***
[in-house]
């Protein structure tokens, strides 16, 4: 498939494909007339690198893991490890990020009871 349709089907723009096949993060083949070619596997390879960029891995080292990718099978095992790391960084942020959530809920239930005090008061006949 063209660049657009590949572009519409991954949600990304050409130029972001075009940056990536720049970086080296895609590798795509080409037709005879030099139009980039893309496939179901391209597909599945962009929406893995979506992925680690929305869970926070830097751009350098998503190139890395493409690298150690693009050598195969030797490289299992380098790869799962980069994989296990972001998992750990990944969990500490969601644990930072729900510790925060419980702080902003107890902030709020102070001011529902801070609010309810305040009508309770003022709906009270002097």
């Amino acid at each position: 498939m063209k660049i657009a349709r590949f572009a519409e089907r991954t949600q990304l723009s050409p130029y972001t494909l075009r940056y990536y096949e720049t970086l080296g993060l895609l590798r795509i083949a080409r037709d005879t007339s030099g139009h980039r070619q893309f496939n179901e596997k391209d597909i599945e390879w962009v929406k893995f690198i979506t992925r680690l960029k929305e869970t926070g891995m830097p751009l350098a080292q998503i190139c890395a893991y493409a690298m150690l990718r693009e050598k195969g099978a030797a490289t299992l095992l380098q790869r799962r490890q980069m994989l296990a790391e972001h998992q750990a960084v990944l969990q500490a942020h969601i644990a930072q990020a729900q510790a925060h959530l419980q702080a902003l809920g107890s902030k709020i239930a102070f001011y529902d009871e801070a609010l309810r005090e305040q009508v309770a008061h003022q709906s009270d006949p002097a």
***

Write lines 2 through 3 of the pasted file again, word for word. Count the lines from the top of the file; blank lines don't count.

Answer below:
């Protein structure tokens, strides 16, 4: 498939494909007339690198893991490890990020009871 349709089907723009096949993060083949070619596997390879960029891995080292990718099978095992790391960084942020959530809920239930005090008061006949 063209660049657009590949572009519409991954949600990304050409130029972001075009940056990536720049970086080296895609590798795509080409037709005879030099139009980039893309496939179901391209597909599945962009929406893995979506992925680690929305869970926070830097751009350098998503190139890395493409690298150690693009050598195969030797490289299992380098790869799962980069994989296990972001998992750990990944969990500490969601644990930072729900510790925060419980702080902003107890902030709020102070001011529902801070609010309810305040009508309770003022709906009270002097």
């Amino acid at each position: 498939m063209k660049i657009a349709r590949f572009a519409e089907r991954t949600q990304l723009s050409p130029y972001t494909l075009r940056y990536y096949e720049t970086l080296g993060l895609l590798r795509i083949a080409r037709d005879t007339s030099g139009h980039r070619q893309f496939n179901e596997k391209d597909i599945e390879w962009v929406k893995f690198i979506t992925r680690l960029k929305e869970t926070g891995m830097p751009l350098a080292q998503i190139c890395a893991y493409a690298m150690l990718r693009e050598k195969g099978a030797a490289t299992l095992l380098q790869r799962r490890q980069m994989l296990a790391e972001h998992q750990a960084v990944l969990q500490a942020h969601i644990a930072q990020a729900q510790a925060h959530l419980q702080a902003l809920g107890s902030k709020i239930a102070f001011y529902d009871e801070a609010l309810r005090e305040q009508v309770a008061h003022q709906s009270d006949p002097a």